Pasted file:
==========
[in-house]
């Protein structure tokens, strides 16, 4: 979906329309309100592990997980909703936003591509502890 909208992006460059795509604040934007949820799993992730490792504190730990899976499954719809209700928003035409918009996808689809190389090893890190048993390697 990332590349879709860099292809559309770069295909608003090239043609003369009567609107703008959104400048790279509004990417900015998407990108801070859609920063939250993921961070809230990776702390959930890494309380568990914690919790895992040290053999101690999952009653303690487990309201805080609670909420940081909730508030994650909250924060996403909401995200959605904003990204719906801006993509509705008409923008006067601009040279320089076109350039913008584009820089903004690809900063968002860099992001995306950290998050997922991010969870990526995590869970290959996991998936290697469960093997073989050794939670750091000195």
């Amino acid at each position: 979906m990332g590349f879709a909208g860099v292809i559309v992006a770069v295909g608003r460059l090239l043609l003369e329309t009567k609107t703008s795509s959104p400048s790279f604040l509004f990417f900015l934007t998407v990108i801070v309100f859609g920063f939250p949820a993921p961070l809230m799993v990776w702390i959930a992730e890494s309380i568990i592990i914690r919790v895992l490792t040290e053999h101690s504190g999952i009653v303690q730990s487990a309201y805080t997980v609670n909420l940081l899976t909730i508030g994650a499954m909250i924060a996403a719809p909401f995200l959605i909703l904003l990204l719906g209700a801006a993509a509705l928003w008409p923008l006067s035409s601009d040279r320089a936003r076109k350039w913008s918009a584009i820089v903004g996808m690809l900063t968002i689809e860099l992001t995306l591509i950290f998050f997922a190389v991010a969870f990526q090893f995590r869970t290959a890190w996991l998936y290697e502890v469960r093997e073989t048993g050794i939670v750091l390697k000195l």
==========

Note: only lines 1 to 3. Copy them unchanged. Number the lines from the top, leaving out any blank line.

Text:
[in-house]
């Protein structure tokens, strides 16, 4: 979906329309309100592990997980909703936003591509502890 909208992006460059795509604040934007949820799993992730490792504190730990899976499954719809209700928003035409918009996808689809190389090893890190048993390697 990332590349879709860099292809559309770069295909608003090239043609003369009567609107703008959104400048790279509004990417900015998407990108801070859609920063939250993921961070809230990776702390959930890494309380568990914690919790895992040290053999101690999952009653303690487990309201805080609670909420940081909730508030994650909250924060996403909401995200959605904003990204719906801006993509509705008409923008006067601009040279320089076109350039913008584009820089903004690809900063968002860099992001995306950290998050997922991010969870990526995590869970290959996991998936290697469960093997073989050794939670750091000195």
């Amino acid at each position: 979906m990332g590349f879709a909208g860099v292809i559309v992006a770069v295909g608003r460059l090239l043609l003369e329309t009567k609107t703008s795509s959104p400048s790279f604040l509004f990417f900015l934007t998407v990108i801070v309100f859609g920063f939250p949820a993921p961070l809230m799993v990776w702390i959930a992730e890494s309380i568990i592990i914690r919790v895992l490792t040290e053999h101690s504190g999952i009653v303690q730990s487990a309201y805080t997980v609670n909420l940081l899976t909730i508030g994650a499954m909250i924060a996403a719809p909401f995200l959605i909703l904003l990204l719906g209700a801006a993509a509705l928003w008409p923008l006067s035409s601009d040279r320089a936003r076109k350039w913008s918009a584009i820089v903004g996808m690809l900063t968002i689809e860099l992001t995306l591509i950290f998050f997922a190389v991010a969870f990526q090893f995590r869970t290959a890190w996991l998936y290697e502890v469960r093997e073989t048993g050794i939670v750091l390697k000195l």